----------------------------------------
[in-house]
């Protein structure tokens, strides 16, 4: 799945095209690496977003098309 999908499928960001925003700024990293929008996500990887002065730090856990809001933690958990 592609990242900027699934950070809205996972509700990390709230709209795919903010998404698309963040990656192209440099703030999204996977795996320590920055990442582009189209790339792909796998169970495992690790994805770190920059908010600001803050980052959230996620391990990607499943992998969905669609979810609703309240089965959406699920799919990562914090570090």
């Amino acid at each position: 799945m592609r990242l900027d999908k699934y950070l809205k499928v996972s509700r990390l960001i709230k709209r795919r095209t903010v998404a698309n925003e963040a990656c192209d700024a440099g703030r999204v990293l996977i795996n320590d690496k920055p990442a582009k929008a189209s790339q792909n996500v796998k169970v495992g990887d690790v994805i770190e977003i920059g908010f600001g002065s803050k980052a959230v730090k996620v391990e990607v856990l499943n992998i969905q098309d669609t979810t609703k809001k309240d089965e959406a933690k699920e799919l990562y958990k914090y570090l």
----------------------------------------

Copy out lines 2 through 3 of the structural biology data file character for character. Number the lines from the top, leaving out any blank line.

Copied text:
């Protein structure tokens, strides 16, 4: 799945095209690496977003098309 999908499928960001925003700024990293929008996500990887002065730090856990809001933690958990 592609990242900027699934950070809205996972509700990390709230709209795919903010998404698309963040990656192209440099703030999204996977795996320590920055990442582009189209790339792909796998169970495992690790994805770190920059908010600001803050980052959230996620391990990607499943992998969905669609979810609703309240089965959406699920799919990562914090570090």
């Amino acid at each position: 799945m592609r990242l900027d999908k699934y950070l809205k499928v996972s509700r990390l960001i709230k709209r795919r095209t903010v998404a698309n925003e963040a990656c192209d700024a440099g703030r999204v990293l996977i795996n320590d690496k920055p990442a582009k929008a189209s790339q792909n996500v796998k169970v495992g990887d690790v994805i770190e977003i920059g908010f600001g002065s803050k980052a959230v730090k996620v391990e990607v856990l499943n992998i969905q098309d669609t979810t609703k809001k309240d089965e959406a933690k699920e799919l990562y958990k914090y570090l």